Thursday, March 10, 2011

Battle: Los Angeles: What's alien for Oorah!?

The disasterama alien invasion opera Battle: Los Angeles can’t have been the easiest project to provide production design for: despite the film’s inane if commanding title, much of the action is set in Santa Monica, nearly every square inch of which gets blown to kingdom come. Yet early in our story, as marines troll the corpse-strewn resort town for survivors, a clever and conspicuously placed SUPPORT OUT TROOPS sign looms. It’s a straightforward plea and a sort of moral summary of what follows, which teeters on the cusp of bald armed forces propaganda. Battle: Los Angeles is more war movie than science fiction, and within its genre more Pearl Harbor than Thin Red Line. In a pivotal third-act scene, the most heroic of the movie’s uniformly heroic marines attempts to comfort a small child who just lost his civilian father and is several hours into a pants-kaking apocalypse by declaring that “Marines never quit!” Am I the only one who found this an inappropriate opportunity for recruitment?

The three-alarm meteor shower that kicks things off reveals itself to be a full-on hostile extraterrestrial colonization attempt just when guilt-ridden Staff Sergeant Nantz (Aaron Eckhart, well-cast, oddly enough) was supposed to be retiring from service following a tragic “tough call” which cost the lives of several members of his company in a curiously unspecified foreign conflict. Massive destruction is thus occasionally interrupted by portentous gossipy grumbling about Nantz’s lethally neglectful leadership, leading up to the token grossly overwritten bathetic monologue in which Nantz explains his actions and regains the confidence of his fellows. The attempt to generate some character development is noble enough, but what screenwriter Christopher Bertolini contrives is so generic that it mostly feels like draggy distraction from questions like why has no one mentioned nuclear bombs yet, or where’s our ubiquitous snarling explosion movie go-to girl Michelle Rodriguez… Oh wait, there she is!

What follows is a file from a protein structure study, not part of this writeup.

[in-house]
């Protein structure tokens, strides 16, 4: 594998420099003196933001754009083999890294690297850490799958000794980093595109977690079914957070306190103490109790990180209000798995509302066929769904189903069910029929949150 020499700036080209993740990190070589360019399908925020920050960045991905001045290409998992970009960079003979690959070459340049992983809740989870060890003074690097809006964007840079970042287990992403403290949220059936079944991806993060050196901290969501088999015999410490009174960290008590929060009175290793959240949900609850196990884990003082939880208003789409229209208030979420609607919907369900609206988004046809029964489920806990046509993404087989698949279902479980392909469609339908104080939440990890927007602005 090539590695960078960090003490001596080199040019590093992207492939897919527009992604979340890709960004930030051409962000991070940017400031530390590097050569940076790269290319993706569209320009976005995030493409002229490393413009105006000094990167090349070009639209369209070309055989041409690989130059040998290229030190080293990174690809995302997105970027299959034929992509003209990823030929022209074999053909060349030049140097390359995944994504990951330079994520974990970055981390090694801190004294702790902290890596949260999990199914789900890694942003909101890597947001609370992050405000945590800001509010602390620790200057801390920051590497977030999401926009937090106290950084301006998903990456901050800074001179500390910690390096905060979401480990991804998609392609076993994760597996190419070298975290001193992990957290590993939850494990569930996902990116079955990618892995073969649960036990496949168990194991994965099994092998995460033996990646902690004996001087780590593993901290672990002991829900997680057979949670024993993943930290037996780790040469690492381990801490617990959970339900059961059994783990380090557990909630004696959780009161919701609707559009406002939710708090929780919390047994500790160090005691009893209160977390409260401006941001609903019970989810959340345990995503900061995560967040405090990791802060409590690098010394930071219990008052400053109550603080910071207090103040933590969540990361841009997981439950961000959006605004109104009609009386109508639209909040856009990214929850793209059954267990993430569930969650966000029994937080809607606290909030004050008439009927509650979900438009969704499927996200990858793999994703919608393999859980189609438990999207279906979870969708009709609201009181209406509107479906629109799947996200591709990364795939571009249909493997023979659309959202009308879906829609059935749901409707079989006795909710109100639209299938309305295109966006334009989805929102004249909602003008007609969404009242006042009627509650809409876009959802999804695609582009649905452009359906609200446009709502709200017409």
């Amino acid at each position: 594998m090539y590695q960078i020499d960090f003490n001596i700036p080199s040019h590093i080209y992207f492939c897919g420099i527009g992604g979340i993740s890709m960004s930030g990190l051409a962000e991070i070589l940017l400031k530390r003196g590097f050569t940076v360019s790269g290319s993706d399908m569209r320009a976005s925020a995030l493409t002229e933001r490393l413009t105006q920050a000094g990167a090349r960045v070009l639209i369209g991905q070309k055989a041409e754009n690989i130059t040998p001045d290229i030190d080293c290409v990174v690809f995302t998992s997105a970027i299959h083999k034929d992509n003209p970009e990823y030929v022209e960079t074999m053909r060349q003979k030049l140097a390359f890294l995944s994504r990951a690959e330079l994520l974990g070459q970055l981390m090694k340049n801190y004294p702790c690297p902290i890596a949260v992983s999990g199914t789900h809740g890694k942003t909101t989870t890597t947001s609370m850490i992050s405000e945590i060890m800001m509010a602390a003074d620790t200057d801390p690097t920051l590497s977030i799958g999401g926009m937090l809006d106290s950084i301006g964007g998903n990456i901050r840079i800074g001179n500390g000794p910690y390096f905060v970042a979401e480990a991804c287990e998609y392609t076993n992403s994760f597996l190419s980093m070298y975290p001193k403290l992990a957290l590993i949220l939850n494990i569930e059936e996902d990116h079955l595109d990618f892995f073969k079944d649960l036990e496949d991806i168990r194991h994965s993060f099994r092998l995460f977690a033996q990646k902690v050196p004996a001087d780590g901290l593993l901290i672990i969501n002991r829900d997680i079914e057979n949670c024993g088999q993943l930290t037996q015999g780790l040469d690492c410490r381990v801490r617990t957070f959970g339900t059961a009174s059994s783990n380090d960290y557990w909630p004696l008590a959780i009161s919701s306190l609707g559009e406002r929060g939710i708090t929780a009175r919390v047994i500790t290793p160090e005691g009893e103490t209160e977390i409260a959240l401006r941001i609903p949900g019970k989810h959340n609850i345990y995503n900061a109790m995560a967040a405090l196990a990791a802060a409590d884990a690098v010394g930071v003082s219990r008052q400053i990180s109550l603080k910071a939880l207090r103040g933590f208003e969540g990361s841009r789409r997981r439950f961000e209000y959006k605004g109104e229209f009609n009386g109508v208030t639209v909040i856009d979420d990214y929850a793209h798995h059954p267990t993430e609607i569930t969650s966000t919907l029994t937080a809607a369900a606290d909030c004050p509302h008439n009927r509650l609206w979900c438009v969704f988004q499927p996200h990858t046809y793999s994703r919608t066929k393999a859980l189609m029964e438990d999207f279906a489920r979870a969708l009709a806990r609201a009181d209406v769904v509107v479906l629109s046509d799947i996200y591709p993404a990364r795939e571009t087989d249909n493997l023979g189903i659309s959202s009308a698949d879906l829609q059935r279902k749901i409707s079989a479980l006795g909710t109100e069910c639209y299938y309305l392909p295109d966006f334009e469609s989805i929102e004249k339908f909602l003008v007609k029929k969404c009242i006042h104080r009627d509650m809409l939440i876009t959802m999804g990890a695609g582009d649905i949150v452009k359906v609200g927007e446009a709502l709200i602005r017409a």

Reunited with cinematographer Lukas Ettlin, the pair having teamed up previously for
Texas Chainsaw Massacre: The Beginning, director Jonathan Liebesman evokes the chaos of battle through jittery camerawork and aimless fidgeting with the zoom. The gunplay and scurrying is at least fairly coherent, and there’s a pretty nifty bit where Nantz fools a flying alien drone by having it follow a bunk radio signal. There’s also a memorable sequence involving some sloppy, syrupy alien surgery, preceded by what’s easily Bertolini’s finest piece of dialogue, given to an attractive civilian (Bridget Moynahan) and potential love interest for Nantz in the inevitable sequel: “Maybe I can help. I’m a veterinarian.” The aliens of course never utter a word, not even in alien, so you’re waiting in vain if you hold out for their leader to mount the Griffith Observatory and announce that they’ve come to liberate us.

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